We continued up to Chinatown, where we saw some very large street art, clearly done with the aid of scissor lifts.
I was also intrigued by some painted directives on how to tie a tie – the ultimate statement of mail constraint, but I decided instead to finish with this octopus as it was more eye catching.
I plan to go back to these lanes to check out the changes. Apparently some are changed several times a week!
Welcome to our hundredth follower. We started this blog prior to a caravan trip to share it with family and friends. I never dreamed that people over the world would follow us. We are now home and blog about whatever interests us, while our caravan is being repaired in readiness for the next trip, which will probably be next year.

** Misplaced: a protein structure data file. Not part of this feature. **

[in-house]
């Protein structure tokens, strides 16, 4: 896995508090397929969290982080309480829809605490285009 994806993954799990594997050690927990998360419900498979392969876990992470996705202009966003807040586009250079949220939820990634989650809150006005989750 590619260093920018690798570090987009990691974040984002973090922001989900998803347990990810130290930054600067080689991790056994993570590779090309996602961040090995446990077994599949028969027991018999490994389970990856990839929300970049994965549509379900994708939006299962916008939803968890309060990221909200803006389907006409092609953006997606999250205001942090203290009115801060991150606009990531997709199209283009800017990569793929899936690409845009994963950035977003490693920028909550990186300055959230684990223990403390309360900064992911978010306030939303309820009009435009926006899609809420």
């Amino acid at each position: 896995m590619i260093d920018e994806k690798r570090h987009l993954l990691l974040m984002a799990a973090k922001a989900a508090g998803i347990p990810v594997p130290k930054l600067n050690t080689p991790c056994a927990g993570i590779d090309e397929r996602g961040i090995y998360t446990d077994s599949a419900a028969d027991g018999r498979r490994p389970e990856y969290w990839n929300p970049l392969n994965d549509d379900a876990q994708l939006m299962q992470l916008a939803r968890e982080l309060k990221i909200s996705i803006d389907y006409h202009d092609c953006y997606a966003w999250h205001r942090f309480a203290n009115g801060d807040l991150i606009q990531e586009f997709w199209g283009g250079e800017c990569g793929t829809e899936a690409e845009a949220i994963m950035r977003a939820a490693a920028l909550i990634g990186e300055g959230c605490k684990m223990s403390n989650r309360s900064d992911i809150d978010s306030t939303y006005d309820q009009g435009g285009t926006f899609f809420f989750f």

Today I did my stint as a volunteer with City of Melbourne and afterwards took a stroll up toMyer to look at the Christmas windows. The reflection from the buildings opposite was very strong. giving weird effects. The Gingerbread story that was the theme seemed to have Victorian builldings as a backdrop.
Iwalked back to the station via the Block Arcade, photographing the delicious cakes in the historic Hopetoun Tearooms on the way. There is always a queue in the afternoon, waiting their turn to enjoy the high tea. Both the Block Arcade and the tearooms are relics of Melbourne in the time of Queen Victoria.
You can spend some pleasant times exploring the arcades and street art in Melbourne.